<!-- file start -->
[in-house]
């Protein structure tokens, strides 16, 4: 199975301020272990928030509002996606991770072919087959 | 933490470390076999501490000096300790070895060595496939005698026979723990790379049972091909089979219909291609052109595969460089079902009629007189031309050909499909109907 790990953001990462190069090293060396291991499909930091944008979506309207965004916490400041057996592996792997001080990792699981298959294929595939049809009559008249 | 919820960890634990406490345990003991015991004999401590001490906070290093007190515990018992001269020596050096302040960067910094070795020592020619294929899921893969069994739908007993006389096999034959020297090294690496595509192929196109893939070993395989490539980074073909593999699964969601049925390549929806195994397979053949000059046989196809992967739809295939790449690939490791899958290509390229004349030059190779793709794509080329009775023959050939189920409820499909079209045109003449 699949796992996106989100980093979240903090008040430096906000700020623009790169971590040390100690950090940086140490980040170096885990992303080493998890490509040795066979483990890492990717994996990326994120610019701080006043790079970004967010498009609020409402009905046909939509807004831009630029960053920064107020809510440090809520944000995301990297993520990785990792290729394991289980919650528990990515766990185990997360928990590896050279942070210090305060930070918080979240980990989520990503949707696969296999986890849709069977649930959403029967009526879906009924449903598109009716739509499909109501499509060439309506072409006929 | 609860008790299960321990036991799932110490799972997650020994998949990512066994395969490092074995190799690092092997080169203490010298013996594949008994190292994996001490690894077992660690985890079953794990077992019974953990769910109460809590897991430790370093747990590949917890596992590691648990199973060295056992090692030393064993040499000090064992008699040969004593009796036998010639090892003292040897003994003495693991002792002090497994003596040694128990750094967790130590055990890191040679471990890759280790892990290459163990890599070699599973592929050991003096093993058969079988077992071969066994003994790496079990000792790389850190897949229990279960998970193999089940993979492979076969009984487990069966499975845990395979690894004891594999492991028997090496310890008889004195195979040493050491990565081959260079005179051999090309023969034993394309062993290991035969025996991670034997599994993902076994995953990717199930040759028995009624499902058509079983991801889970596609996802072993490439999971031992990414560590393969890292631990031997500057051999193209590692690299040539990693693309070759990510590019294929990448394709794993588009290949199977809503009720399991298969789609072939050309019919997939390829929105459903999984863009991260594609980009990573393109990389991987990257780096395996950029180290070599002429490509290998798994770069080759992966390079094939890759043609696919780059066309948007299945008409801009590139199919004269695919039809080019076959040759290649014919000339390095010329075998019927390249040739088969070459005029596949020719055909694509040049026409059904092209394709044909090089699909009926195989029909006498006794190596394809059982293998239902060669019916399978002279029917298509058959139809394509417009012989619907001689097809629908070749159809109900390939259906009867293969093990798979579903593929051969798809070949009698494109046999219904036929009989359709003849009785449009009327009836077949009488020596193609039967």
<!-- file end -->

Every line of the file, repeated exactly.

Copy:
[in-house]
């Protein structure tokens, strides 16, 4: 199975301020272990928030509002996606991770072919087959 | 933490470390076999501490000096300790070895060595496939005698026979723990790379049972091909089979219909291609052109595969460089079902009629007189031309050909499909109907 790990953001990462190069090293060396291991499909930091944008979506309207965004916490400041057996592996792997001080990792699981298959294929595939049809009559008249 | 919820960890634990406490345990003991015991004999401590001490906070290093007190515990018992001269020596050096302040960067910094070795020592020619294929899921893969069994739908007993006389096999034959020297090294690496595509192929196109893939070993395989490539980074073909593999699964969601049925390549929806195994397979053949000059046989196809992967739809295939790449690939490791899958290509390229004349030059190779793709794509080329009775023959050939189920409820499909079209045109003449 699949796992996106989100980093979240903090008040430096906000700020623009790169971590040390100690950090940086140490980040170096885990992303080493998890490509040795066979483990890492990717994996990326994120610019701080006043790079970004967010498009609020409402009905046909939509807004831009630029960053920064107020809510440090809520944000995301990297993520990785990792290729394991289980919650528990990515766990185990997360928990590896050279942070210090305060930070918080979240980990989520990503949707696969296999986890849709069977649930959403029967009526879906009924449903598109009716739509499909109501499509060439309506072409006929 | 609860008790299960321990036991799932110490799972997650020994998949990512066994395969490092074995190799690092092997080169203490010298013996594949008994190292994996001490690894077992660690985890079953794990077992019974953990769910109460809590897991430790370093747990590949917890596992590691648990199973060295056992090692030393064993040499000090064992008699040969004593009796036998010639090892003292040897003994003495693991002792002090497994003596040694128990750094967790130590055990890191040679471990890759280790892990290459163990890599070699599973592929050991003096093993058969079988077992071969066994003994790496079990000792790389850190897949229990279960998970193999089940993979492979076969009984487990069966499975845990395979690894004891594999492991028997090496310890008889004195195979040493050491990565081959260079005179051999090309023969034993394309062993290991035969025996991670034997599994993902076994995953990717199930040759028995009624499902058509079983991801889970596609996802072993490439999971031992990414560590393969890292631990031997500057051999193209590692690299040539990693693309070759990510590019294929990448394709794993588009290949199977809503009720399991298969789609072939050309019919997939390829929105459903999984863009991260594609980009990573393109990389991987990257780096395996950029180290070599002429490509290998798994770069080759992966390079094939890759043609696919780059066309948007299945008409801009590139199919004269695919039809080019076959040759290649014919000339390095010329075998019927390249040739088969070459005029596949020719055909694509040049026409059904092209394709044909090089699909009926195989029909006498006794190596394809059982293998239902060669019916399978002279029917298509058959139809394509417009012989619907001689097809629908070749159809109900390939259906009867293969093990798979579903593929051969798809070949009698494109046999219904036929009989359709003849009785449009009327009836077949009488020596193609039967």